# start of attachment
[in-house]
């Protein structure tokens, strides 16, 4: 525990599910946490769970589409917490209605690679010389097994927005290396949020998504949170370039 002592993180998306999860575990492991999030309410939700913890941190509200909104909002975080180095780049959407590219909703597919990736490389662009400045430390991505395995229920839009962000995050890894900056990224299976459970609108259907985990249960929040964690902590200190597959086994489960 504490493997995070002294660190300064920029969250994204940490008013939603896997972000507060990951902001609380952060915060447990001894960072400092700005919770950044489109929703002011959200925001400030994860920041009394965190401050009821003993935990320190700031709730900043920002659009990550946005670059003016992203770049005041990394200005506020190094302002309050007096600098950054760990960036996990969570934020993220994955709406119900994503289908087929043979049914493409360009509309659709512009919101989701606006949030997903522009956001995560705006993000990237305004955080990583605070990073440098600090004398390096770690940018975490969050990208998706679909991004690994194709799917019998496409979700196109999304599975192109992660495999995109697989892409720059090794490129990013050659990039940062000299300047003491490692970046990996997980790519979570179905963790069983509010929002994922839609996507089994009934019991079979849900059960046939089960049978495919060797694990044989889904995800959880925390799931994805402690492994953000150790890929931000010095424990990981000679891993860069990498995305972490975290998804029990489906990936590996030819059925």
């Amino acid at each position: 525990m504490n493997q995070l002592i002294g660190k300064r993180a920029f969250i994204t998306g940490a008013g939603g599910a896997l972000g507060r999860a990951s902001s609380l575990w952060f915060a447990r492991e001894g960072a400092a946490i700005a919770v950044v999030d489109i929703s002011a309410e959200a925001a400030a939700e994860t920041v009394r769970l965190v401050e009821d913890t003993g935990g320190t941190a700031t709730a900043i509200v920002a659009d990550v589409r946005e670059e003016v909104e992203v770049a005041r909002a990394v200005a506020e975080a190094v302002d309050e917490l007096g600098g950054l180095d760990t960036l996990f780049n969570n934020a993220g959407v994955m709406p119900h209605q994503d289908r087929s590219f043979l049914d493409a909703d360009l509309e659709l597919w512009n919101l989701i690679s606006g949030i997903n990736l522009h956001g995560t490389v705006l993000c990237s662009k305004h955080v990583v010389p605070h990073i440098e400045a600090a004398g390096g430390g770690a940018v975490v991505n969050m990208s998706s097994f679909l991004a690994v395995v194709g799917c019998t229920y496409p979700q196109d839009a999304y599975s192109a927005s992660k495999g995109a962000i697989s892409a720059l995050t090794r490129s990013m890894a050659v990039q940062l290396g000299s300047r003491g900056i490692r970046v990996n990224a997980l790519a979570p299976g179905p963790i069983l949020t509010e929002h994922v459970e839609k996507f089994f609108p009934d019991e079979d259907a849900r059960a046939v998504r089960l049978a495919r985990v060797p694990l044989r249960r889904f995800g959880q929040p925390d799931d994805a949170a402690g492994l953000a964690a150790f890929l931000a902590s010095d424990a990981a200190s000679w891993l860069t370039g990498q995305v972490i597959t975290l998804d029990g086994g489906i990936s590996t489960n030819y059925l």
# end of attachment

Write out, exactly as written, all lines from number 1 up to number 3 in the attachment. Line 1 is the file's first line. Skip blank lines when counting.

[in-house]
């Protein structure tokens, strides 16, 4: 525990599910946490769970589409917490209605690679010389097994927005290396949020998504949170370039 002592993180998306999860575990492991999030309410939700913890941190509200909104909002975080180095780049959407590219909703597919990736490389662009400045430390991505395995229920839009962000995050890894900056990224299976459970609108259907985990249960929040964690902590200190597959086994489960 504490493997995070002294660190300064920029969250994204940490008013939603896997972000507060990951902001609380952060915060447990001894960072400092700005919770950044489109929703002011959200925001400030994860920041009394965190401050009821003993935990320190700031709730900043920002659009990550946005670059003016992203770049005041990394200005506020190094302002309050007096600098950054760990960036996990969570934020993220994955709406119900994503289908087929043979049914493409360009509309659709512009919101989701606006949030997903522009956001995560705006993000990237305004955080990583605070990073440098600090004398390096770690940018975490969050990208998706679909991004690994194709799917019998496409979700196109999304599975192109992660495999995109697989892409720059090794490129990013050659990039940062000299300047003491490692970046990996997980790519979570179905963790069983509010929002994922839609996507089994009934019991079979849900059960046939089960049978495919060797694990044989889904995800959880925390799931994805402690492994953000150790890929931000010095424990990981000679891993860069990498995305972490975290998804029990489906990936590996030819059925």
């Amino acid at each position: 525990m504490n493997q995070l002592i002294g660190k300064r993180a920029f969250i994204t998306g940490a008013g939603g599910a896997l972000g507060r999860a990951s902001s609380l575990w952060f915060a447990r492991e001894g960072a400092a946490i700005a919770v950044v999030d489109i929703s002011a309410e959200a925001a400030a939700e994860t920041v009394r769970l965190v401050e009821d913890t003993g935990g320190t941190a700031t709730a900043i509200v920002a659009d990550v589409r946005e670059e003016v909104e992203v770049a005041r909002a990394v200005a506020e975080a190094v302002d309050e917490l007096g600098g950054l180095d760990t960036l996990f780049n969570n934020a993220g959407v994955m709406p119900h209605q994503d289908r087929s590219f043979l049914d493409a909703d360009l509309e659709l597919w512009n919101l989701i690679s606006g949030i997903n990736l522009h956001g995560t490389v705006l993000c990237s662009k305004h955080v990583v010389p605070h990073i440098e400045a600090a004398g390096g430390g770690a940018v975490v991505n969050m990208s998706s097994f679909l991004a690994v395995v194709g799917c019998t229920y496409p979700q196109d839009a999304y599975s192109a927005s992660k495999g995109a962000i697989s892409a720059l995050t090794r490129s990013m890894a050659v990039q940062l290396g000299s300047r003491g900056i490692r970046v990996n990224a997980l790519a979570p299976g179905p963790i069983l949020t509010e929002h994922v459970e839609k996507f089994f609108p009934d019991e079979d259907a849900r059960a046939v998504r089960l049978a495919r985990v060797p694990l044989r249960r889904f995800g959880q929040p925390d799931d994805a949170a402690g492994l953000a964690a150790f890929l931000a902590s010095d424990a990981a200190s000679w891993l860069t370039g990498q995305v972490i597959t975290l998804d029990g086994g489906i990936s590996t489960n030819y059925l």